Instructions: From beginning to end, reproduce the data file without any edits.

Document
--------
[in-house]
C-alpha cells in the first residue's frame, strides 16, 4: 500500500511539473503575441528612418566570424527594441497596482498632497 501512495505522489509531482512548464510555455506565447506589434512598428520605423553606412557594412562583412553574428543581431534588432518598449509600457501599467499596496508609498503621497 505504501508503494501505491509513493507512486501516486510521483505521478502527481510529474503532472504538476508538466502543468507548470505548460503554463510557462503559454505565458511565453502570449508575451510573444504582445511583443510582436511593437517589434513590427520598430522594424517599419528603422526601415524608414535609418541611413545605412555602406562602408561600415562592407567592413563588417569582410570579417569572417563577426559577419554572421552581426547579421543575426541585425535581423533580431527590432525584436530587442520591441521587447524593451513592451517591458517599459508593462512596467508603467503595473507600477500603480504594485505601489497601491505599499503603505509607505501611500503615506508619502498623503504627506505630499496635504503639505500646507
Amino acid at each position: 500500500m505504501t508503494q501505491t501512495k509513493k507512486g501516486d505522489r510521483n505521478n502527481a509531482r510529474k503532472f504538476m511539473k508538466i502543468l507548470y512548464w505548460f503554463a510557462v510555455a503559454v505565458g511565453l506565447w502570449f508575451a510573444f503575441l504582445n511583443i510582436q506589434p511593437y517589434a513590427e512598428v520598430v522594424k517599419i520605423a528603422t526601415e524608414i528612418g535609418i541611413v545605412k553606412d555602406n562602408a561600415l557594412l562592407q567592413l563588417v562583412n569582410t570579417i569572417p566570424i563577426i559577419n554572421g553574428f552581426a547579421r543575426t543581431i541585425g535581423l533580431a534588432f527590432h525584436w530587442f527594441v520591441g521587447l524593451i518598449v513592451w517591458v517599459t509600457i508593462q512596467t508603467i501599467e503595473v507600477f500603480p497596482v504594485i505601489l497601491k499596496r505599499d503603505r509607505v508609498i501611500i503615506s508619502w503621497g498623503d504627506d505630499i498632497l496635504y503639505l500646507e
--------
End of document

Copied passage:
[in-house]
C-alpha cells in the first residue's frame, strides 16, 4: 500500500511539473503575441528612418566570424527594441497596482498632497 501512495505522489509531482512548464510555455506565447506589434512598428520605423553606412557594412562583412553574428543581431534588432518598449509600457501599467499596496508609498503621497 505504501508503494501505491509513493507512486501516486510521483505521478502527481510529474503532472504538476508538466502543468507548470505548460503554463510557462503559454505565458511565453502570449508575451510573444504582445511583443510582436511593437517589434513590427520598430522594424517599419528603422526601415524608414535609418541611413545605412555602406562602408561600415562592407567592413563588417569582410570579417569572417563577426559577419554572421552581426547579421543575426541585425535581423533580431527590432525584436530587442520591441521587447524593451513592451517591458517599459508593462512596467508603467503595473507600477500603480504594485505601489497601491505599499503603505509607505501611500503615506508619502498623503504627506505630499496635504503639505500646507
Amino acid at each position: 500500500m505504501t508503494q501505491t501512495k509513493k507512486g501516486d505522489r510521483n505521478n502527481a509531482r510529474k503532472f504538476m511539473k508538466i502543468l507548470y512548464w505548460f503554463a510557462v510555455a503559454v505565458g511565453l506565447w502570449f508575451a510573444f503575441l504582445n511583443i510582436q506589434p511593437y517589434a513590427e512598428v520598430v522594424k517599419i520605423a528603422t526601415e524608414i528612418g535609418i541611413v545605412k553606412d555602406n562602408a561600415l557594412l562592407q567592413l563588417v562583412n569582410t570579417i569572417p566570424i563577426i559577419n554572421g553574428f552581426a547579421r543575426t543581431i541585425g535581423l533580431a534588432f527590432h525584436w530587442f527594441v520591441g521587447l524593451i518598449v513592451w517591458v517599459t509600457i508593462q512596467t508603467i501599467e503595473v507600477f500603480p497596482v504594485i505601489l497601491k499596496r505599499d503603505r509607505v508609498i501611500i503615506s508619502w503621497g498623503d504627506d505630499i498632497l496635504y503639505l500646507e